It encourages competitors that might currently be overweight to drop 5% to reach the new weight.
It does not exclude larger individuals. Right in the medium range, two “average” weight sailors still require a 96 kg partner to make weight.
It begins to promote Etchells sailors as being healthy individuals while still allowing for the inclusion of 100 kg + individuals, although in the company of more modest size crew.

Most importantly, from an administration point of view, it helps to ensure we’re engaged in, and promoting, a sport that encompasses healthy weight.

Impacts on 4 Up Crews:

Lowering the overall limit, bringing it closer to average weights will make it significantly easier for under average weight individuals to team up with others to make competitive weight 3 up crews.
It can be argued that the requirement for, and the move to, 4 up crews is a direct result of the high limit currently in place. The change proposed would see some of our heavier weight crews available to join up with others to form full weight 3 up crews.

An average weight female (age 20 – 40, National US Health report 2008) weighs in at 67.75 kg. Team her with 2 x 100 kg crew (and we currently have plenty of those) and you’re right at weight in a 3 up boat.

Alternatively, 3 “average size” females (3 x 67.75, 203.25 kg) can team up with a 66.75 kg (statistically broadly available) crew for a 4 up team at full weight.

In considering this proposal, individual’s decisions should be based upon how the fleet should look in a few years time, and not how it fits with current arrangements, as dictated by the rule as it stands.

Mark Johnson
Sydney Fleet – Roulette AUS 1377

At 10:44 AM, Anonymous Anonymous said...

WOW! What alot of overthinking. Can I ask the forum a question? It would seem that every Olympic class boat shows a bias towards smaller sailors. Actually, I belive this to be self evident. All Olympic classes favour smaller athletes.I think that we should stop talking about how big you can get and start giving penalties to underweight teams! Especially in the little boy's boats. I m,ean, in the Kentucky Derby, all horses carry weight if the jockey is too small, right? Why do we let our sport be ruled by the little people? AN ethcells sailro should be a robust manly man! As should the star sailor et. al. Weight limits are for 49er boys that want to play with the men. I say emphatically, "boys should sail with boys" and "Men (especially of the larger size) should sail with men" on boats designed to accomodate>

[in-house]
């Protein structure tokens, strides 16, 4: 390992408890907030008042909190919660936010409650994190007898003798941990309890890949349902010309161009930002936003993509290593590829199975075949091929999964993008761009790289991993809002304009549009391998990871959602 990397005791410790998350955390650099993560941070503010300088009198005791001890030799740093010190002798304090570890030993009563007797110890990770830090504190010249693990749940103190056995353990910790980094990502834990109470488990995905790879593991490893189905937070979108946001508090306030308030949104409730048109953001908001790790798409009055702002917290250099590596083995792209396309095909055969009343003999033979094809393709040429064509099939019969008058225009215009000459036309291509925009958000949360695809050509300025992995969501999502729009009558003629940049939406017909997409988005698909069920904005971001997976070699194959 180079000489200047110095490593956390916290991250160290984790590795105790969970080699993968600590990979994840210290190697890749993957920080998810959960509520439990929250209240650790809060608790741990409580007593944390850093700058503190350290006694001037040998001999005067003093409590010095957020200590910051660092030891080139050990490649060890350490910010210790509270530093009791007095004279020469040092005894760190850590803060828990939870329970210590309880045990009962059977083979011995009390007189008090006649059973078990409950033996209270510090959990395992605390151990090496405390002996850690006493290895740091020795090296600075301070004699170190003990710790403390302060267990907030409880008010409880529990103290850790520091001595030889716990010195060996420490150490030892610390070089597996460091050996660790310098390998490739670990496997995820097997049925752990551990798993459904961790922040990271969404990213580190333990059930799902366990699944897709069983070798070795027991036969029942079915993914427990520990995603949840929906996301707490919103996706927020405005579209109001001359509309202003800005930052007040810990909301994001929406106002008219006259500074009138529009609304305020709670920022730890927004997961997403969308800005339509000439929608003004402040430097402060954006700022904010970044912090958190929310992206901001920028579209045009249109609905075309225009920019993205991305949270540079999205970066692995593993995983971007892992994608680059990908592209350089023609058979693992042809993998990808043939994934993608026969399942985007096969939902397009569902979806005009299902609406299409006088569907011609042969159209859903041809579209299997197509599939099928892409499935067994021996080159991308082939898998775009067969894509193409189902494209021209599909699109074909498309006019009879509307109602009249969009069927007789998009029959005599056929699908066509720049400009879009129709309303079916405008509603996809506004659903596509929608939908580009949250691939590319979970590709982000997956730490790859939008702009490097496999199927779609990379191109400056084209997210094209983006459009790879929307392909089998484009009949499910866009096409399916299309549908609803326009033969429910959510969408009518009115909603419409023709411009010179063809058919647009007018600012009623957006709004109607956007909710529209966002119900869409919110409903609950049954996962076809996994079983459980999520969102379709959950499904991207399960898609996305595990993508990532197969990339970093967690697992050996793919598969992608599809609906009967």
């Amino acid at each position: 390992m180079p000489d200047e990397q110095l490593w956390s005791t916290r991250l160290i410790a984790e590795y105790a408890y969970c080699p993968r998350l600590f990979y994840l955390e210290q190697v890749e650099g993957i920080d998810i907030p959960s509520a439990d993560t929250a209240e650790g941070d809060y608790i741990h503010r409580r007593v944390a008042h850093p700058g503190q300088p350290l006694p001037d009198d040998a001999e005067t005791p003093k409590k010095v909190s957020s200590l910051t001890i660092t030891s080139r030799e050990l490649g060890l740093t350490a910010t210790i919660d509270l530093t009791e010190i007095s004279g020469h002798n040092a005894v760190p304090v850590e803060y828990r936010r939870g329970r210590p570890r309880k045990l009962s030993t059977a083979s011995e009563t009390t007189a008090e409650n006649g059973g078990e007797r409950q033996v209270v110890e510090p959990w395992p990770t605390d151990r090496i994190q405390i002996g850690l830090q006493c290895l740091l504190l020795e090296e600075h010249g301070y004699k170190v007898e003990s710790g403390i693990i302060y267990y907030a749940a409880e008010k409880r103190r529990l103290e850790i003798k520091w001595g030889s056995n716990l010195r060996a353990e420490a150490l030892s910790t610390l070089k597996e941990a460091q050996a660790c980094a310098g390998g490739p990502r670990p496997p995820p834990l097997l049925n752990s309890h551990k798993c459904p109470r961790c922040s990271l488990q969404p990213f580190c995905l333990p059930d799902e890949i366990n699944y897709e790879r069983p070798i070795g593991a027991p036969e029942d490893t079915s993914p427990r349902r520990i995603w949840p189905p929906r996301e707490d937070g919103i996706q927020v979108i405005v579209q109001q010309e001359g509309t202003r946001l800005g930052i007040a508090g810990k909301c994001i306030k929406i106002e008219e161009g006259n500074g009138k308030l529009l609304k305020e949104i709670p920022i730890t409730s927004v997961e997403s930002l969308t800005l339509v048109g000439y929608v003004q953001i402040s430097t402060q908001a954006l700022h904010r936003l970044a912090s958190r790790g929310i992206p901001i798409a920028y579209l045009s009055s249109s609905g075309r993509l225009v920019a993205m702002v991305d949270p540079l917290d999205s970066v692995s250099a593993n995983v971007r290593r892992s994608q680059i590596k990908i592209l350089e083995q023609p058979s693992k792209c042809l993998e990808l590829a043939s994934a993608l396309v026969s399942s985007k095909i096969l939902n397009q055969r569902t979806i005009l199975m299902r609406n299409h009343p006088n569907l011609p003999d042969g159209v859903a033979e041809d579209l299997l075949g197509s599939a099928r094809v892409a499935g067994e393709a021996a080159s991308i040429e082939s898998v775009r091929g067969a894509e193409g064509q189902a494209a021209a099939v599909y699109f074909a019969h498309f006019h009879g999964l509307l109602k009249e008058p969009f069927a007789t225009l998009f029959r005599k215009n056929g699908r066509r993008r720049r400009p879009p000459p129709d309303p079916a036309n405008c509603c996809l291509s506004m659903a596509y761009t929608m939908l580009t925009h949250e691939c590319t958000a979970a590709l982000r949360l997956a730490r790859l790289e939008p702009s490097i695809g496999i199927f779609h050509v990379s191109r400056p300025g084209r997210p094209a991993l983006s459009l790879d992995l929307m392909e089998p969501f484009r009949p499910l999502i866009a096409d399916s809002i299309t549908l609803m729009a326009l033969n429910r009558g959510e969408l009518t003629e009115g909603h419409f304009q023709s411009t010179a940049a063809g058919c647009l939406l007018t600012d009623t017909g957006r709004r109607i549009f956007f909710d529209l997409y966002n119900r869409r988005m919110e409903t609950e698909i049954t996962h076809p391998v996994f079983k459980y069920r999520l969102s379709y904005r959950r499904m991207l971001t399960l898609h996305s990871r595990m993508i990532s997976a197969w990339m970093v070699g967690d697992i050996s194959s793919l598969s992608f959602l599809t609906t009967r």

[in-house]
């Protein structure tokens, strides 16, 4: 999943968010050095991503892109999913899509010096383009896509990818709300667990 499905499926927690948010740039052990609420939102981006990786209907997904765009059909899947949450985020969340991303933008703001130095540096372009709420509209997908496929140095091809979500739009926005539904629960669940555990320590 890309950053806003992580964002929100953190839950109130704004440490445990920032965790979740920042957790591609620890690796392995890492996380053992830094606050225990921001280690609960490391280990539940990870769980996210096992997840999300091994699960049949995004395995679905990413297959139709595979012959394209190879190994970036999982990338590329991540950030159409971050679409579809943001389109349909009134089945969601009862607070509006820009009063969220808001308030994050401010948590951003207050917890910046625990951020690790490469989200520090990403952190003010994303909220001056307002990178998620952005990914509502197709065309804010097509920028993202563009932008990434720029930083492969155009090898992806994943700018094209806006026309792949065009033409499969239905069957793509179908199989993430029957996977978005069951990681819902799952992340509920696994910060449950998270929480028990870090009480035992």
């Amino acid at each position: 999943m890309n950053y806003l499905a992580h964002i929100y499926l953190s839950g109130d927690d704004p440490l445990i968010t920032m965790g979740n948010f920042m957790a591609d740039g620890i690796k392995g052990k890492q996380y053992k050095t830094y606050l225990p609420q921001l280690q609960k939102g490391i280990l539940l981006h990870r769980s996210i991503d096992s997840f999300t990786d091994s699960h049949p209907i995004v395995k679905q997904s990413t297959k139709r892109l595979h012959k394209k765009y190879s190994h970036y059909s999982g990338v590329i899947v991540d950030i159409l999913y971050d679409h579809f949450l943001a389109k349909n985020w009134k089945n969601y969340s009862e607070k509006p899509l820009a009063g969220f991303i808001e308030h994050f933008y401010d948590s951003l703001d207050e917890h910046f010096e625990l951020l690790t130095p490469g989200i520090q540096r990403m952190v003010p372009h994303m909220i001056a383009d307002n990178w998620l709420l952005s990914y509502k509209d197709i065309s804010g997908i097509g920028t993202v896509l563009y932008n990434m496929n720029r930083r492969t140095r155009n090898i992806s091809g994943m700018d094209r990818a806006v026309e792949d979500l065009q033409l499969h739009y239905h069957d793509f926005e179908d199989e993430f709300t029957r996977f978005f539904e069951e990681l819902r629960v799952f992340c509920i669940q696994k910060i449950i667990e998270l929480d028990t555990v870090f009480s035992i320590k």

At 12:33 PM, Anonymous Alan Ouellette said...

An alternate solution for weighing crews: Make the official scale available throughout the regatta. Weigh the crews of the top ten boats at the end of each day of racing. If you are over weight, you are scored DSQ for all the races that day. This puts the onus on the crews to sail below the weight limit for the entire regatta.

At 12:34 PM, Anonymous David Munge said...

As we all know the weight issue has been with us for a long time. The worst aspect is skippers choose their crews based on the weight factor, so you end up not being able to sail with your mates.

Or perhaps it's my halitosis:-)

At 12:34 PM, Anonymous Leslie Valmadre said...

Does measuring overall crew weight for any class promote a type of discrimination against competent sailors who dont fit the weight profile? If it is set too high it prevents "underweight" crew from participating, if too low from heavyweight crew participation. If it is discriminatory I wonder if there is a better solution that would allow all sailors regardless of their weight to be considered for crew inclusion? I dont have one but someone may!